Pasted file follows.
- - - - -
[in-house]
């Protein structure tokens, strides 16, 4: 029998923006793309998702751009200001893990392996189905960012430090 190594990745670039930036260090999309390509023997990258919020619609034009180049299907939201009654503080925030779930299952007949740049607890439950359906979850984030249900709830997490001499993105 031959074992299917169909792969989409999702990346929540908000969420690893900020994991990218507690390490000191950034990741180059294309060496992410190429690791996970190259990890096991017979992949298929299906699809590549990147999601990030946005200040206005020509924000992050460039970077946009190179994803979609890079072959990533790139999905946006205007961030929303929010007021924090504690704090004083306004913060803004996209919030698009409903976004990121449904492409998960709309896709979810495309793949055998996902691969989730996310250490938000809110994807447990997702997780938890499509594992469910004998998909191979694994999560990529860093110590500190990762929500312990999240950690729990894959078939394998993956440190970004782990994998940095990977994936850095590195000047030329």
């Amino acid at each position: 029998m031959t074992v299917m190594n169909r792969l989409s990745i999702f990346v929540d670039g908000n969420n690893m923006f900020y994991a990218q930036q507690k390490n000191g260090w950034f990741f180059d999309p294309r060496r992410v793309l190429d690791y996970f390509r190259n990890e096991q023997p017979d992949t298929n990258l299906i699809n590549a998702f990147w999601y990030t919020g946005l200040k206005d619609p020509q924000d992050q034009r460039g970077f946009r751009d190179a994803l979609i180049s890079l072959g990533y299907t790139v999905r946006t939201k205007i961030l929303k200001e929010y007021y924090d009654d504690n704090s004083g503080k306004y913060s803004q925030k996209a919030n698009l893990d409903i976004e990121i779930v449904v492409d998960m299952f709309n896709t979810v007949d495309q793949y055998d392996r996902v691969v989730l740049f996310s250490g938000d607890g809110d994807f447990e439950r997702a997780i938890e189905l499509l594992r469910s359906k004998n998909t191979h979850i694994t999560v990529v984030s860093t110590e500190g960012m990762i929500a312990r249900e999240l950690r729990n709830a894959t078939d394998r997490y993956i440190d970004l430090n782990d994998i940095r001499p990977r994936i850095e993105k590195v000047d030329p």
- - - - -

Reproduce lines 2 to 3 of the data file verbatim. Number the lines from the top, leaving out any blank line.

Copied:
């Protein structure tokens, strides 16, 4: 029998923006793309998702751009200001893990392996189905960012430090 190594990745670039930036260090999309390509023997990258919020619609034009180049299907939201009654503080925030779930299952007949740049607890439950359906979850984030249900709830997490001499993105 031959074992299917169909792969989409999702990346929540908000969420690893900020994991990218507690390490000191950034990741180059294309060496992410190429690791996970190259990890096991017979992949298929299906699809590549990147999601990030946005200040206005020509924000992050460039970077946009190179994803979609890079072959990533790139999905946006205007961030929303929010007021924090504690704090004083306004913060803004996209919030698009409903976004990121449904492409998960709309896709979810495309793949055998996902691969989730996310250490938000809110994807447990997702997780938890499509594992469910004998998909191979694994999560990529860093110590500190990762929500312990999240950690729990894959078939394998993956440190970004782990994998940095990977994936850095590195000047030329």
């Amino acid at each position: 029998m031959t074992v299917m190594n169909r792969l989409s990745i999702f990346v929540d670039g908000n969420n690893m923006f900020y994991a990218q930036q507690k390490n000191g260090w950034f990741f180059d999309p294309r060496r992410v793309l190429d690791y996970f390509r190259n990890e096991q023997p017979d992949t298929n990258l299906i699809n590549a998702f990147w999601y990030t919020g946005l200040k206005d619609p020509q924000d992050q034009r460039g970077f946009r751009d190179a994803l979609i180049s890079l072959g990533y299907t790139v999905r946006t939201k205007i961030l929303k200001e929010y007021y924090d009654d504690n704090s004083g503080k306004y913060s803004q925030k996209a919030n698009l893990d409903i976004e990121i779930v449904v492409d998960m299952f709309n896709t979810v007949d495309q793949y055998d392996r996902v691969v989730l740049f996310s250490g938000d607890g809110d994807f447990e439950r997702a997780i938890e189905l499509l594992r469910s359906k004998n998909t191979h979850i694994t999560v990529v984030s860093t110590e500190g960012m990762i929500a312990r249900e999240l950690r729990n709830a894959t078939d394998r997490y993956i440190d970004l430090n782990d994998i940095r001499p990977r994936i850095e993105k590195v000047d030329p």